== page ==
An intricate M. watsonii leaf with pointed
lobes in front of a greyblue-green stem

Marah watsonii is also called Taw Manroot. Its range is the northern counterpart to M. horridus covering an arc around the northern end of the Central Valley from the coast range around to the central Sierra Nevada foothills where the ranges of M. watsonii and M. horridus overlap.

M. watsonii has the most distinctive and ornate foliage of the genus. Leaves are deeply and intricately dissected with pointed or rounded lobes. Along with an unusual leaf-shape, the stems of M. watsonii are distinctively greyblue-green and nearly hairless.

image from CalPhotos
Young leaf and female flower with male
bloomstem just starting to emerge.

Flowers are bellshaped with flattened white petals. Male bloomstems have fewer flowers than other manroots with widely spaced blooms on long stems. Single female flowers hang from the base of the bloomstems with a small, very smooth unfertilized fruit at their base.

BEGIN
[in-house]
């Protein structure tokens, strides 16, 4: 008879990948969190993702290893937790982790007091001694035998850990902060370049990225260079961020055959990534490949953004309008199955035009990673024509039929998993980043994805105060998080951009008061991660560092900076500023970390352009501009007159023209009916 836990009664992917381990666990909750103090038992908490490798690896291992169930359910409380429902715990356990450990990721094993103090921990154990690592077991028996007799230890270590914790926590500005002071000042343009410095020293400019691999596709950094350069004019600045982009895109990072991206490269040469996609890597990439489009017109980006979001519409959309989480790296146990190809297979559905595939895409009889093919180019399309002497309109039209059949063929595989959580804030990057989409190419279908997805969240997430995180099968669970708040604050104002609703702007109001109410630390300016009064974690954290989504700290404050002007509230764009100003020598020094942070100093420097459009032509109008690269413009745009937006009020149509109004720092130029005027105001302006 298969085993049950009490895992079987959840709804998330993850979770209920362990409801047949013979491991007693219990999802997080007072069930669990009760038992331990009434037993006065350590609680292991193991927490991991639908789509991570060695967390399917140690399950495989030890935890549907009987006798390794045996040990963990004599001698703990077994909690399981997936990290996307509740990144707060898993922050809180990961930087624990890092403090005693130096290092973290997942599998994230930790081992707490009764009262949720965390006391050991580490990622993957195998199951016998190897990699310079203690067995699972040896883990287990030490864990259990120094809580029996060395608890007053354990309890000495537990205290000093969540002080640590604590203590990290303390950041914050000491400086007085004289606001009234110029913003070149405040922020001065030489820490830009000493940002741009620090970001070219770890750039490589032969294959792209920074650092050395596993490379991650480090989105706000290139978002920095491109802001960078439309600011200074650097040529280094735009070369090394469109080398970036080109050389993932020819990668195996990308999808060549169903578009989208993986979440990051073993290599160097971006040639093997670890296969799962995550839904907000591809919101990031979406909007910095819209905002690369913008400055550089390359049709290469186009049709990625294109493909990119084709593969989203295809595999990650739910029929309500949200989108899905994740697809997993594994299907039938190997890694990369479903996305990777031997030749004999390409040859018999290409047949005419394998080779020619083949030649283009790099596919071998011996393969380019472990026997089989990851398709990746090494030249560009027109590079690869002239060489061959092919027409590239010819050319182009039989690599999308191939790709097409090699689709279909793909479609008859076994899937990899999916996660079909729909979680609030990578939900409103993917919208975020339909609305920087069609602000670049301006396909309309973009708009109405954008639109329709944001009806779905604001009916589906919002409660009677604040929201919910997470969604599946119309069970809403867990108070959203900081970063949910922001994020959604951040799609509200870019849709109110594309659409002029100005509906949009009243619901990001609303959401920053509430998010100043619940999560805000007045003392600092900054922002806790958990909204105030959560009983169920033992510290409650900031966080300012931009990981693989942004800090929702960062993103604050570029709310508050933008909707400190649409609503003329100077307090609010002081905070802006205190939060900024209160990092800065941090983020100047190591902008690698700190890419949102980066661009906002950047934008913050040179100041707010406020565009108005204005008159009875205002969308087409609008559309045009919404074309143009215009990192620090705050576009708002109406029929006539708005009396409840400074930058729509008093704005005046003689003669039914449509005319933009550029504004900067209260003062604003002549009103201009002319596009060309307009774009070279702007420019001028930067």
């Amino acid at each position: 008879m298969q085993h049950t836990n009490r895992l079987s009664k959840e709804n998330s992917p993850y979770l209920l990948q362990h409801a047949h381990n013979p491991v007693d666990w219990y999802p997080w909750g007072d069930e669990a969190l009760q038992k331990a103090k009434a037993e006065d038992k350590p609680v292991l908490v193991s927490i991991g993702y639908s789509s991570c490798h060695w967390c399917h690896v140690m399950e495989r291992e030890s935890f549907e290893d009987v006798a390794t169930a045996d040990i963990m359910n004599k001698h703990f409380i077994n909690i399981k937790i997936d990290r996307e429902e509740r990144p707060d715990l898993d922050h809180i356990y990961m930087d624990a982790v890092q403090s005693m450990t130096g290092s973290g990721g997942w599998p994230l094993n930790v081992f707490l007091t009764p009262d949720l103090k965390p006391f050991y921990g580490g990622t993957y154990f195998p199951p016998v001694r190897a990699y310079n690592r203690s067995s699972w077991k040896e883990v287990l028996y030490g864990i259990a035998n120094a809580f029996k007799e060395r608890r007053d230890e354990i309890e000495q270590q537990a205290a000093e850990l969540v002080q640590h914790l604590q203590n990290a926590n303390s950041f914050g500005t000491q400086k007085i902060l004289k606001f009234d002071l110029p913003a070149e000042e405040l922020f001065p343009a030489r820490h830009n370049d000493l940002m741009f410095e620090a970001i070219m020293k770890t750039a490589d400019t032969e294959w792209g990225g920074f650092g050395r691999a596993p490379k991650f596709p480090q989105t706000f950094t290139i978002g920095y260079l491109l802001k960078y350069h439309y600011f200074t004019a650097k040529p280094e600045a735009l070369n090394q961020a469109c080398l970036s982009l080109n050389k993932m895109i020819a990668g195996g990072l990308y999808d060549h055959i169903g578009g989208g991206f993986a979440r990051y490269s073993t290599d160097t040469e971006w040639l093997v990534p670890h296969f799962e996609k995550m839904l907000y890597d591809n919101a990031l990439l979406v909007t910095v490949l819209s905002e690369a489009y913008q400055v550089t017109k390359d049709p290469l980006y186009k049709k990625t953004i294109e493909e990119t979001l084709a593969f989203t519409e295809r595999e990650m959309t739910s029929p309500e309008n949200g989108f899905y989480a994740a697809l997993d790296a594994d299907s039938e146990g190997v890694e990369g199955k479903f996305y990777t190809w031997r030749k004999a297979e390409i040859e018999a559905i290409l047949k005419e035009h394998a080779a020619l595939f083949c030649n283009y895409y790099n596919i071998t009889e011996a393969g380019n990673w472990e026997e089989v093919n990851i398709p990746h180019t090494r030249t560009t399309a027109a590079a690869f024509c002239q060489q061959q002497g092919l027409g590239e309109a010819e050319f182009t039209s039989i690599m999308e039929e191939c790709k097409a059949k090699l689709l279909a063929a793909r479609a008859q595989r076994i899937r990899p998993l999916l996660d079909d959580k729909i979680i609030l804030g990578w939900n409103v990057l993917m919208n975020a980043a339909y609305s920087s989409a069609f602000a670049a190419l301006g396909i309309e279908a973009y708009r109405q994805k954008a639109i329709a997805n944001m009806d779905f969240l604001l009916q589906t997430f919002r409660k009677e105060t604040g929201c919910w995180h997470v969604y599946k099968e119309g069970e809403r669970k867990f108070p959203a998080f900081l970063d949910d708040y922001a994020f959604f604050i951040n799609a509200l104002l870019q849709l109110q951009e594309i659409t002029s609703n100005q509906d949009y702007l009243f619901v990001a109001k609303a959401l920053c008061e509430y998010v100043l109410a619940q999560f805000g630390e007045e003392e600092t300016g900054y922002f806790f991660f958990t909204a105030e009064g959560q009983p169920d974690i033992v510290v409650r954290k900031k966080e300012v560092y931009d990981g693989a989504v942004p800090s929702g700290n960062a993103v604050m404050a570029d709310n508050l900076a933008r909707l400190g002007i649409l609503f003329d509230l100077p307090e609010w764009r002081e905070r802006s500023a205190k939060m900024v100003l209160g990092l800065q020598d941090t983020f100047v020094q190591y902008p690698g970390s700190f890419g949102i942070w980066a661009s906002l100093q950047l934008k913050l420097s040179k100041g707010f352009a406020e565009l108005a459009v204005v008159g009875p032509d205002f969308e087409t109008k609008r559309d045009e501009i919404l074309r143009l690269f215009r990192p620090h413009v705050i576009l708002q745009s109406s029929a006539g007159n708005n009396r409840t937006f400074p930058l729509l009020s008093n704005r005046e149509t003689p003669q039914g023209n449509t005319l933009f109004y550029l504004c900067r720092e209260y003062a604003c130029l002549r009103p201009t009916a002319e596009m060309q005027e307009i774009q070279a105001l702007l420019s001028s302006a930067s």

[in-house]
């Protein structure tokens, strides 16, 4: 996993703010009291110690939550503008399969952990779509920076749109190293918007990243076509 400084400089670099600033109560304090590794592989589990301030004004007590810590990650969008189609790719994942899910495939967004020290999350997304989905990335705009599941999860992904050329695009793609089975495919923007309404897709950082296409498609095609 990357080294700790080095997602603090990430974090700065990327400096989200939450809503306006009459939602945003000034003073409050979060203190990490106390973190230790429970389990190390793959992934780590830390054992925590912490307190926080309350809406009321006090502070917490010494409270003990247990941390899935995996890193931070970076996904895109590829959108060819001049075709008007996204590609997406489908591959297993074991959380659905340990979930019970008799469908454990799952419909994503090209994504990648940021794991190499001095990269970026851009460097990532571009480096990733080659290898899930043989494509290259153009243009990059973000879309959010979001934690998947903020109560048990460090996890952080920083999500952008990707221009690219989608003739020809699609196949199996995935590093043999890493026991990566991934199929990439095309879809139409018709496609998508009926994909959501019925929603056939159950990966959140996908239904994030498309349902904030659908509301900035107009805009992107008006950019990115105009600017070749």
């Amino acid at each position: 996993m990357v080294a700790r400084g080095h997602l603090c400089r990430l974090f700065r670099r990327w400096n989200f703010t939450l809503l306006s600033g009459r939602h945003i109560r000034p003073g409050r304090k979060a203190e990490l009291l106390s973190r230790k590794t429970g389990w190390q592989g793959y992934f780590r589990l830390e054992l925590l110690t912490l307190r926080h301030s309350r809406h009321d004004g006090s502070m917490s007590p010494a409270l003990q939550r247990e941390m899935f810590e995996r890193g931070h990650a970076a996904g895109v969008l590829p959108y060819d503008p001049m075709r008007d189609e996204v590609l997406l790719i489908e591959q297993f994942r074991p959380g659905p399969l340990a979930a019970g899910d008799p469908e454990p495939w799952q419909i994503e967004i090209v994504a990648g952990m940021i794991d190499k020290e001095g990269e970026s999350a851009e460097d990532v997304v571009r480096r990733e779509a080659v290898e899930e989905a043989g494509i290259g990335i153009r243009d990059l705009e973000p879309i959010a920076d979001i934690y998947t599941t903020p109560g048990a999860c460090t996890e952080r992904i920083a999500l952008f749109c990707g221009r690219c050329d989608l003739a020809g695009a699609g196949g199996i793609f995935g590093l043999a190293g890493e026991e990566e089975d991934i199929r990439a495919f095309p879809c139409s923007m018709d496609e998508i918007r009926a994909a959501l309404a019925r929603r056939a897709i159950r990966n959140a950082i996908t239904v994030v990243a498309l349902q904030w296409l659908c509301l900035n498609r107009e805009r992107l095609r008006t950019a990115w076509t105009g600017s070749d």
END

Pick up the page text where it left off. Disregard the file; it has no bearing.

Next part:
image from CalPhotos
Fruit with sparse and robust,
hornlike spikes

M. watsonii fruit are also distinctive: Usually round, the fruit hang from thick stems and show the least dense and most robust spikes of the genus. Some populations lack spikes entirely while others have sparse, robust, hornlike spikes. Seeds are somewhat more spherical than the genus-typical bullet shape, but are typically smooth and grey-brown.

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